Appeal from the Circuit Court in and for Pinellas County, Pat
Edward Siracusa, Jr., Judge - Case No. 521985CF007084XXXXNO
And an Original Proceeding - Habeas Corpus
Pinkard, Capital Collateral Regional Counsel, and Chelsea Rae
Shirley, Julissa R. Fontán, and Kara R. Ottervanger,
Assistant Capital Collateral Regional Counsel, Middle Region,
Temple Terrace, Florida; Seth Miller, Innocence Project of
Florida, Inc., Tallahassee, Florida; Laura Fernandez, New
Haven, Connecticut; and Cyd Oppenheimer, New Haven,
Connecticut, for Appellant/Petitioner
Moody, Attorney General, Tallahassee, Florida, and Stephen D.
Ake, Senior Assistant Attorney General, Christina Z. Pacheco
and Lisa Martin, Assistant Attorneys General, Tampa, Florida,
Milton Dailey, a prisoner under sentence of death and an
active death warrant, appeals the circuit court's order
dismissing in part and denying in part his third successive
motion for postconviction relief, which was filed under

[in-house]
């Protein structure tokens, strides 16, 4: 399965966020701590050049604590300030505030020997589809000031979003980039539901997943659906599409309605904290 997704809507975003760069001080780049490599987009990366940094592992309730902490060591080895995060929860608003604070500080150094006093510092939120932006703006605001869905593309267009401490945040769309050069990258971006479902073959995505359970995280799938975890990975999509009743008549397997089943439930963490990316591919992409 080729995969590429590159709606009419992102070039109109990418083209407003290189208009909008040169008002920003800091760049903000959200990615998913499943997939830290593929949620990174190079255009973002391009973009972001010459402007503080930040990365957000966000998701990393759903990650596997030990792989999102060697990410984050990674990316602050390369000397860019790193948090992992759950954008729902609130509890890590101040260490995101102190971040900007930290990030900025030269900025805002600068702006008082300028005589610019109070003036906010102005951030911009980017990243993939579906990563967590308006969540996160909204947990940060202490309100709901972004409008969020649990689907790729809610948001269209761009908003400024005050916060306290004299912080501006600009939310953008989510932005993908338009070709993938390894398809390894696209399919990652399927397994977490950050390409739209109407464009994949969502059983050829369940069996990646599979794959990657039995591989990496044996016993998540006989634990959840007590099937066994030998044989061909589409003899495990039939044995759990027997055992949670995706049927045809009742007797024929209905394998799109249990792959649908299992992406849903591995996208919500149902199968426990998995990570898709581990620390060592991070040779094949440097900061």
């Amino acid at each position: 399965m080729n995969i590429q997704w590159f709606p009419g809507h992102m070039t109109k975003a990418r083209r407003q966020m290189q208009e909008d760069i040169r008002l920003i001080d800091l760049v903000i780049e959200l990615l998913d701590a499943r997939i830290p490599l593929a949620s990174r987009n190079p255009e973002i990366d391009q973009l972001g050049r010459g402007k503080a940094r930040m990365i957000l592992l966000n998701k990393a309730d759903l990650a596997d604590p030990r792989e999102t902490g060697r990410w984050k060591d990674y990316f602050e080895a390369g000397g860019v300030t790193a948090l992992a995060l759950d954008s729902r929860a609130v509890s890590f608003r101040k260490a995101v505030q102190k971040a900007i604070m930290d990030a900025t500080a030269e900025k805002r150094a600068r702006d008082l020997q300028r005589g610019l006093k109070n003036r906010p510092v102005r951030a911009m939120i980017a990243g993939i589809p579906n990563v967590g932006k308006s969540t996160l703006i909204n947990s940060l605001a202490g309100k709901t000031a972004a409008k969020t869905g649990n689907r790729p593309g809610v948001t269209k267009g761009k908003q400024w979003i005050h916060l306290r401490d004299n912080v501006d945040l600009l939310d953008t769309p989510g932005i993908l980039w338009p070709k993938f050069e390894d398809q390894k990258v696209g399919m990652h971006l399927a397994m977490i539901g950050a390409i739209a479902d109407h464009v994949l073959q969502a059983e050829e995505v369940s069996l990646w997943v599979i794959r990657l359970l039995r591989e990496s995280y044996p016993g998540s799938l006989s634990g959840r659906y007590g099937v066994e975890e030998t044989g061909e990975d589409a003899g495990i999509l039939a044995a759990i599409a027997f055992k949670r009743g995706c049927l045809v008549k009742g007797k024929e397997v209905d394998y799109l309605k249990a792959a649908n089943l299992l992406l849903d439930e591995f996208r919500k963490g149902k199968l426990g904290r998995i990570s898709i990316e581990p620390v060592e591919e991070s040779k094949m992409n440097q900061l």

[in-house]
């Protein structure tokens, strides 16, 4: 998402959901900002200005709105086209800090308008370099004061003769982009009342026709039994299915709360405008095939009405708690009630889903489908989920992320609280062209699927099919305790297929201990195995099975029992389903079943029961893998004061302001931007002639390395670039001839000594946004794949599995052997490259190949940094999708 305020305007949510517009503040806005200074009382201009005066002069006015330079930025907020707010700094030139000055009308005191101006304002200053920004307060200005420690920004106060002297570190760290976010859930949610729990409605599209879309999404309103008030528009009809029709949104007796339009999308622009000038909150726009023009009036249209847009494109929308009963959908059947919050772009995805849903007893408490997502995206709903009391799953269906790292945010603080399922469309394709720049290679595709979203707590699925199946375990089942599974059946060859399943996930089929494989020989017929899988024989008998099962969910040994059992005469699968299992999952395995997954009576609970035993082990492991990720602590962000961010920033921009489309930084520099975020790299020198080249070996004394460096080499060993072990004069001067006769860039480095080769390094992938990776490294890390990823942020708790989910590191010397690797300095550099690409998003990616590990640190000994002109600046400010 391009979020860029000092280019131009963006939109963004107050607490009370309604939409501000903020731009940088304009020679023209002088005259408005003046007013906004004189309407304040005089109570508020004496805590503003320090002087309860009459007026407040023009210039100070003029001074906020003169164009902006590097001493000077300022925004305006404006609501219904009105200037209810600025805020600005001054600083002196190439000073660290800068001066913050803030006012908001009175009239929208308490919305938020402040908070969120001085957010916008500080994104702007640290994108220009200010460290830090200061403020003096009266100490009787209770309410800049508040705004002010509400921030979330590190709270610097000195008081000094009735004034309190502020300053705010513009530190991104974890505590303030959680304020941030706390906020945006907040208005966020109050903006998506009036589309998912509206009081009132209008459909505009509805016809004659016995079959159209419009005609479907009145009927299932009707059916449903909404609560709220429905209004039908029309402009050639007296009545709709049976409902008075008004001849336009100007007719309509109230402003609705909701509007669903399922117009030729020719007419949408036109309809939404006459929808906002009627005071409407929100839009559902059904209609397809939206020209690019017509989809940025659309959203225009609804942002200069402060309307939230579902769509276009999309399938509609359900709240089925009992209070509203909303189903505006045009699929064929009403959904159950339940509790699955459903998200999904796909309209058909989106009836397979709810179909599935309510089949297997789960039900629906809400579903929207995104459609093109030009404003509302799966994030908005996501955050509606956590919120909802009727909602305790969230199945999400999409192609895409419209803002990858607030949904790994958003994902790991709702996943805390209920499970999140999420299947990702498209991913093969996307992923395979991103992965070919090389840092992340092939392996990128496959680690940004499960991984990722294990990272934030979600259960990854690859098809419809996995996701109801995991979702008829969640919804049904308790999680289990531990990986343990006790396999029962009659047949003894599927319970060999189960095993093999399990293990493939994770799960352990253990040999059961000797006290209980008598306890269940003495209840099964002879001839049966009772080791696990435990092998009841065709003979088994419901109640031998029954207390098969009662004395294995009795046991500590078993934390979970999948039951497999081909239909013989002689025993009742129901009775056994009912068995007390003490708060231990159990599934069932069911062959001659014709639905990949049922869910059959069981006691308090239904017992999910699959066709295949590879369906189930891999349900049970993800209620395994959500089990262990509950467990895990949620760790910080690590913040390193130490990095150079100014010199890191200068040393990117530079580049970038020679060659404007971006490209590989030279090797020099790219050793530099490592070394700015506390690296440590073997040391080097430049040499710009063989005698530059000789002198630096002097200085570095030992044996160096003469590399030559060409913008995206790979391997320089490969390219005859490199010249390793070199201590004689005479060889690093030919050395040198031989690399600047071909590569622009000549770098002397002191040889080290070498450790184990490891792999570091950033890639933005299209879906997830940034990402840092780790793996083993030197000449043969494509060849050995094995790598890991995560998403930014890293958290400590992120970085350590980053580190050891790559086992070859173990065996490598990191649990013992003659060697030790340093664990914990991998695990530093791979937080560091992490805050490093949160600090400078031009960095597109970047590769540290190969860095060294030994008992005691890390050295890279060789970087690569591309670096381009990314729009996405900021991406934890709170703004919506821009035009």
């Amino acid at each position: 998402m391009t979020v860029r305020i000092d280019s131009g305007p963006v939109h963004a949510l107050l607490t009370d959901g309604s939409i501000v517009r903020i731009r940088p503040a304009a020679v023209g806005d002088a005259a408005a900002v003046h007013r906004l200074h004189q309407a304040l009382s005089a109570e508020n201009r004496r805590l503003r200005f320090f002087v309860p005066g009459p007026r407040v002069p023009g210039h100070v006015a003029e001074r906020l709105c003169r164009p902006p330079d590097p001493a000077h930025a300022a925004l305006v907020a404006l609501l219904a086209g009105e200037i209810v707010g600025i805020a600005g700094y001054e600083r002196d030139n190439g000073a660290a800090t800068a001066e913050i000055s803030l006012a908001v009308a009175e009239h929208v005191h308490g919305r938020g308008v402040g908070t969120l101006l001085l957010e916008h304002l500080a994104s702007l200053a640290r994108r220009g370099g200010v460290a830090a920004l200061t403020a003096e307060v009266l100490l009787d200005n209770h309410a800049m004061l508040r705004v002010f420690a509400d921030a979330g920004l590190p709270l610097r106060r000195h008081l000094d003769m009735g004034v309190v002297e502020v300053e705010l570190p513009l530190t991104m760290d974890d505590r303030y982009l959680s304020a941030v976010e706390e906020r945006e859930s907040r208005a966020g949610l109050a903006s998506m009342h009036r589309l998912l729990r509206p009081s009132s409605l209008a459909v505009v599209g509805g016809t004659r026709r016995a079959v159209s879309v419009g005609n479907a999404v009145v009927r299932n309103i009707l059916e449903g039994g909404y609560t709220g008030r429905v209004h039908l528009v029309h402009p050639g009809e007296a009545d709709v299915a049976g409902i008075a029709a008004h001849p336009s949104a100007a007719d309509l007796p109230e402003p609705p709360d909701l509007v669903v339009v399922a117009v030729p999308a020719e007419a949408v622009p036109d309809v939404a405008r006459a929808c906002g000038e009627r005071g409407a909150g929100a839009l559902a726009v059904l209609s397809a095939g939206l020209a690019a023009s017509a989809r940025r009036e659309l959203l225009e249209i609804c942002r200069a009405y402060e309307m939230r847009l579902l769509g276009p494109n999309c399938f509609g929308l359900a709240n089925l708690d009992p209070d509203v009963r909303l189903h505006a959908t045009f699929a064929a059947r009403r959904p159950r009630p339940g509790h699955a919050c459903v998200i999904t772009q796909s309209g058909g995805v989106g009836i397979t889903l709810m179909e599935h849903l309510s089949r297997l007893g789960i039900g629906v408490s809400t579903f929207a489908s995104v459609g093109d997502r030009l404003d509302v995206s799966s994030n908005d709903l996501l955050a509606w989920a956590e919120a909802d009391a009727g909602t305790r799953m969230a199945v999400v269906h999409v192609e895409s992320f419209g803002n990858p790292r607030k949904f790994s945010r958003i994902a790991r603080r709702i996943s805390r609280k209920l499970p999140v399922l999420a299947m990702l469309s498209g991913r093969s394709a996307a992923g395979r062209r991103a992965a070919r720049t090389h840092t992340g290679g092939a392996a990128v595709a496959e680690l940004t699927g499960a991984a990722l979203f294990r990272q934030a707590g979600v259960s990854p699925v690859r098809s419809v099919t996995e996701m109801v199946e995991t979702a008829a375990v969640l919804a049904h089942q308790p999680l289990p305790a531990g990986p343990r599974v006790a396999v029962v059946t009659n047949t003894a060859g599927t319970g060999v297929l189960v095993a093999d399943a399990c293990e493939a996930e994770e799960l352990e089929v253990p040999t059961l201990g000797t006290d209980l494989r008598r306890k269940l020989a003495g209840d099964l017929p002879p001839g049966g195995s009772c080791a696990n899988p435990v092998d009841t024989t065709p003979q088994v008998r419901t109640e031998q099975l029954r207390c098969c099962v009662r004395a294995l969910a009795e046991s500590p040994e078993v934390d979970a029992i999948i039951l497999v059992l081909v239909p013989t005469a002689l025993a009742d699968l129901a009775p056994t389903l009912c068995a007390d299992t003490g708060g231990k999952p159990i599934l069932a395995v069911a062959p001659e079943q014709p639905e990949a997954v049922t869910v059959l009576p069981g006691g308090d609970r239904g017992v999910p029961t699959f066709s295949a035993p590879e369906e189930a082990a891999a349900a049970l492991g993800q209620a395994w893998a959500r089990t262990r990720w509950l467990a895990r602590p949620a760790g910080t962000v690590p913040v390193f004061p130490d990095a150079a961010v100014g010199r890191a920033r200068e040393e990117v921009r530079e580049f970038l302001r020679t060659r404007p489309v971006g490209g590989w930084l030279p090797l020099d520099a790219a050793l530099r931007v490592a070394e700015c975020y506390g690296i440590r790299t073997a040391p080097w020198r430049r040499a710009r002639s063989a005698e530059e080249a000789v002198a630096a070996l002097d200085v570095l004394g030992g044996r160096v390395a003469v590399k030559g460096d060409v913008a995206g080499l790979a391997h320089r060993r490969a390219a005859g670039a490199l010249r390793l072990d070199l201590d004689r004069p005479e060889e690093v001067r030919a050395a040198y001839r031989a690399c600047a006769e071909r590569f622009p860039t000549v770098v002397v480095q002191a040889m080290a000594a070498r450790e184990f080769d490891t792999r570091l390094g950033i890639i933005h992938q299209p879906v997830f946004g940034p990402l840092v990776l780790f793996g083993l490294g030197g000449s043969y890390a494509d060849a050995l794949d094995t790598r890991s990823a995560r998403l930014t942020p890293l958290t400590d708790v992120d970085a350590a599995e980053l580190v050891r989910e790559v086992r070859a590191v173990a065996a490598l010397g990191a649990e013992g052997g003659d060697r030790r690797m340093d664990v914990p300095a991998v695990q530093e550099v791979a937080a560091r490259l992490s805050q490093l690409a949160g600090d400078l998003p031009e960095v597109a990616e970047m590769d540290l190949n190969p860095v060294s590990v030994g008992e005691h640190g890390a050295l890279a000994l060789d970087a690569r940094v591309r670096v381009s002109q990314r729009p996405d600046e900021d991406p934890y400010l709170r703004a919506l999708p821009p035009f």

Florida Rule of Criminal Procedure 3.851. We have
jurisdiction. See art. V, § 3(b)(1), Fla.
Const. We affirm, and we also deny Dailey's motion for
stay of execution and his petition for a writ of habeas
6, 1985, fourteen-year-old Shelly Boggio's "nude
body was found floating in the water near Indian Rocks Beach
in Pinellas County, Florida." Dailey v. State,
965 So.2d 38, 41 (Fla. 2007). Boggio "had been stabbed
repeatedly, strangled, and drowned." Id. A jury
found Dailey guilty of Boggio's first-degree murder and
unanimously recommended death. Dailey v. State, 594
So.2d 254, 256 (Fla. 1991). The trial court followed the
direct appeal, we affirmed Dailey's conviction but
reversed the sentence. Id. at 259. The trial court
again sentenced him to death on remand, and we affirmed.
Dailey v. State, 659 So.2d 246, 248 (Fla. 1995),
cert. denied, 516 U.S. 1095 (1996). In 2007, we
affirmed the circuit court's denial of Dailey's
initial motion for postconviction relief and denied his
petition for a writ of habeas corpus. Dailey, 965
So.2d at 48.
subsequently filed a petition for a writ of habeas corpus in
the United States District Court for the Middle District of
Florida. Dailey v. Sec'y, Fla. Dep't of
Corr., No. 8:07-cv-1897-T-27MSS, 2008 WL 4470016, at *1
(M.D. Fla. Sept. 30, 2008). The federal district court
dismissed or denied all claims and declined to issue a